Dear Members and Friends of Montgomery Hills,
Live Generously, based on 1 Timothy 6:18-19, is the theme for our stewardship emphasis in 2017. This theme is particularly appropriate as we focus on deepening our understanding of stewardship as a spiritual discipline, and as we consider where God is leading us as a generous community of faith.
During our emphasis, we will take time to talk about our faith, our passions, and our roles as God’s generous stewards. As we increase our understanding of God’s blessings and our church’s mission, we will see more clearly how our participation and support can make a difference in the congregation and beyond.
As we approach Thanksgiving Day once more, there is much to be thankful for. All we have and all we are is the result of God's gracious generosity. God created us. God provides for us, and sustains us. God is by nature, loving, gracious, and generous. God’s greatest gift to us was Jesus who exchanged his riches for poverty, so that we might know eternal riches. God gives us the Holy Spirit who in turn gives us gifts for ministry.
Remembering and reflecting on God’s extraordinary gifts to us, how can we help but express our own generosity as a response to the unconditional love and grace we've experienced? Soon and very soon, we will have the opportunity to be generous as we humbly and lovingly, say "Thank You" to God with the generosity of our Commitment Cards.
November 19 is our Celebration of Generosity Sunday, and each household will be asked to consider heir blessings and voluntarily make a response. This is a symbol of our individual and collective witness to Christ’s presence in our lives and support of our ministry. We look forward to your participation as we explore together our calling to be a generous and servant church.
With a Thankful Heart,
Sherlock Holmes and Dr. Watson went on a camping trip. They fished till darkness fell, after which they built a campfire, grilled the fish they had caught, ate their fill, and drank their coffee. Then they turned in. During the middle of the night, Holmes awoke Watson and said: “Dr. Watson, look above you. What do you see?” Watson peered into the night sky and answered: “Well, Holmes, I see millions and millions of stars.” Holmes continued: “And, Watson, what does that tell you?”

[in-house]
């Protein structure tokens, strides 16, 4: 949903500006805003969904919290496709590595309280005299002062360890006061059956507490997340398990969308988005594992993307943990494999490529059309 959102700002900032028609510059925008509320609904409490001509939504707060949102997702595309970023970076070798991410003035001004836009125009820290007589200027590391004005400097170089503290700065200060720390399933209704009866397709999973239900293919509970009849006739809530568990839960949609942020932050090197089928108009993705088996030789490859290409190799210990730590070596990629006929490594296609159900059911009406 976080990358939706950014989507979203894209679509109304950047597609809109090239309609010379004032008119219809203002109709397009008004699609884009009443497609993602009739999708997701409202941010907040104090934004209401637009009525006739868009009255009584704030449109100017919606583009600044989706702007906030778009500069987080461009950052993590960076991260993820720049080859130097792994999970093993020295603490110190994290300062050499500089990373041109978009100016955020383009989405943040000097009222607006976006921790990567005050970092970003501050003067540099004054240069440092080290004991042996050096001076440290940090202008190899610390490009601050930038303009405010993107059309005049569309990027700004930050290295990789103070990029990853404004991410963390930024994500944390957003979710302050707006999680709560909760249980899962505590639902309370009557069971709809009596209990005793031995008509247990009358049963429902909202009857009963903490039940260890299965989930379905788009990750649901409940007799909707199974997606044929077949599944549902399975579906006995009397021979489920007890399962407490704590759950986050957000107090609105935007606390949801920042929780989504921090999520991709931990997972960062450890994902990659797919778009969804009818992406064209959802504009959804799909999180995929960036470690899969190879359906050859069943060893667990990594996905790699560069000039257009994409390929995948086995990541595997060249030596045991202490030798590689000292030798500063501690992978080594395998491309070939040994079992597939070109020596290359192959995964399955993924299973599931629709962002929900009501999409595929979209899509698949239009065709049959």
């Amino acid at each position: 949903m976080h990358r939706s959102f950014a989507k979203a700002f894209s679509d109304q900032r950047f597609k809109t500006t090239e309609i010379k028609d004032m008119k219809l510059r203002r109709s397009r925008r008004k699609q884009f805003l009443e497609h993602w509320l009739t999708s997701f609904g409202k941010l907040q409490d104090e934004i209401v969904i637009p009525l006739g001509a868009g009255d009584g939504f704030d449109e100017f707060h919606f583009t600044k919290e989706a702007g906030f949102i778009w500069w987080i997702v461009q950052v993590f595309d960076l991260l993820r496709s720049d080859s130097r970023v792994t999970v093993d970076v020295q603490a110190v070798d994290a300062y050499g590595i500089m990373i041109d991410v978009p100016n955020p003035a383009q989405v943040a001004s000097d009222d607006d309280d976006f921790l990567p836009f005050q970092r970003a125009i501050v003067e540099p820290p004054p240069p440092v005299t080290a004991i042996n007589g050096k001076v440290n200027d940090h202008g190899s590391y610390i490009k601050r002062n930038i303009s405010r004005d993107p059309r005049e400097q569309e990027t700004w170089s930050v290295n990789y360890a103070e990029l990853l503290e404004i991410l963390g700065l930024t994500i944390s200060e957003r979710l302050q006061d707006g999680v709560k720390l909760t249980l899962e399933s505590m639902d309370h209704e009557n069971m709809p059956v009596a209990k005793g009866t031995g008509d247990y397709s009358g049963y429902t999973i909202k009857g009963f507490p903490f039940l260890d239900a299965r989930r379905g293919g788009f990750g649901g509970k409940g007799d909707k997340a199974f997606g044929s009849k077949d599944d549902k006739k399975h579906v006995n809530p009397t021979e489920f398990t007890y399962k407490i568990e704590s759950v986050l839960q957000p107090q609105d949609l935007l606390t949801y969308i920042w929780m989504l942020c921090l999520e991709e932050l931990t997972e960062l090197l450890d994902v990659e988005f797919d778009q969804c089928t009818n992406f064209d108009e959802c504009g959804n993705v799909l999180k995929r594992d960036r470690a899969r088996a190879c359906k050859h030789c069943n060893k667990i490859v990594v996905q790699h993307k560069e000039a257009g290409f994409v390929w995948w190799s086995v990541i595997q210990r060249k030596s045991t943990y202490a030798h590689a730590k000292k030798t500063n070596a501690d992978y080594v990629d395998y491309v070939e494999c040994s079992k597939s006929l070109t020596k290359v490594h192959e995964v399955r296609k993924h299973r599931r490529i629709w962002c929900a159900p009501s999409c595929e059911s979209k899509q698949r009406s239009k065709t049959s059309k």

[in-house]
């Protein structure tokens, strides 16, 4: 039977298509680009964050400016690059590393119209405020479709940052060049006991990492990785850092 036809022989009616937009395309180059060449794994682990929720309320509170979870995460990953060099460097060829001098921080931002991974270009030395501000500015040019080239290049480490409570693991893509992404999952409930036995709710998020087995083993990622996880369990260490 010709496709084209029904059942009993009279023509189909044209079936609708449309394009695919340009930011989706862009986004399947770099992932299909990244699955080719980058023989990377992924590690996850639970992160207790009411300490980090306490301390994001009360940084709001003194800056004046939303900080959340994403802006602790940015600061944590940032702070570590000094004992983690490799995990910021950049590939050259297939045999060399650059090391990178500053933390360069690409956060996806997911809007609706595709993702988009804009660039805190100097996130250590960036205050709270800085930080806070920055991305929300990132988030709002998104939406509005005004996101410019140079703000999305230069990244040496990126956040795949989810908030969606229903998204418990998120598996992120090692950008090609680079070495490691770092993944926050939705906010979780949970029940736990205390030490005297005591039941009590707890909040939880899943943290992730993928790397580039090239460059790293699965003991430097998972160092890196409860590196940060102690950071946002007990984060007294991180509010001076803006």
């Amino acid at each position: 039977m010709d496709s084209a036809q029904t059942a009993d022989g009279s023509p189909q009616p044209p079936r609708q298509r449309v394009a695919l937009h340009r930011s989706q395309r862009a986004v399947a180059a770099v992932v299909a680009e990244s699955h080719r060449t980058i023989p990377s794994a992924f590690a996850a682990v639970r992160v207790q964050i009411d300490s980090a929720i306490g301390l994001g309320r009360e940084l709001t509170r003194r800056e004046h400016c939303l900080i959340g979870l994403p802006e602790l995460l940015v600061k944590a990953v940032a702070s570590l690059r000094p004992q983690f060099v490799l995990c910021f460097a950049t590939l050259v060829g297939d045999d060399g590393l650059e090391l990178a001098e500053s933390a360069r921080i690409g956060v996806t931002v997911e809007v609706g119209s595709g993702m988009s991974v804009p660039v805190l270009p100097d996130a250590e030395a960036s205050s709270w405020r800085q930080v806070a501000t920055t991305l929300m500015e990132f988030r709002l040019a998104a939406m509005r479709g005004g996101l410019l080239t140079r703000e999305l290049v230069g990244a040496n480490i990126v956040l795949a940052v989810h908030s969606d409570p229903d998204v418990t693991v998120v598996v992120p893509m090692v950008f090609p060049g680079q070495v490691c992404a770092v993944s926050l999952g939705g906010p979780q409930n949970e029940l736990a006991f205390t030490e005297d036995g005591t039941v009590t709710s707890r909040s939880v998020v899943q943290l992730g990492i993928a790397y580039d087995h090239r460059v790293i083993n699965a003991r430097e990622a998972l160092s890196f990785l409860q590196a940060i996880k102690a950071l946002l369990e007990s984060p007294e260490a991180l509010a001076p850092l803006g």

Watson replied: “Well, astronomically it tells me that there are millions of galaxies and potentially billions of planets. Astrologically it tells me that Saturn is aligned with Leo. Theologically I can see that God is all powerful and that we are God’s creation. And meteorologically I suspect that we will have a beautiful day tomorrow. What do the night sky and all the stars tell you, Holmes?” Holmes answered: “It tells me that while we were sleeping, somebody came and stole our tent!”
How often we miss the obvious! Such is the case with sharing our faith. We know that we need to ... that is obvious ... but we struggle to witness to those outside the walls, probably because we also struggle to share our stories inside the church.
And then there is the fear factor. Many are convinced that in order to share their faith, “they have to do things they don’t like, in places they don’t like, saying things they don’t like with people they don’t know.” They fear that sharing their faith story will turn out badly for them. Yet, Jesus expects us to do this. If we don’t, the very stones in the ground will cry out.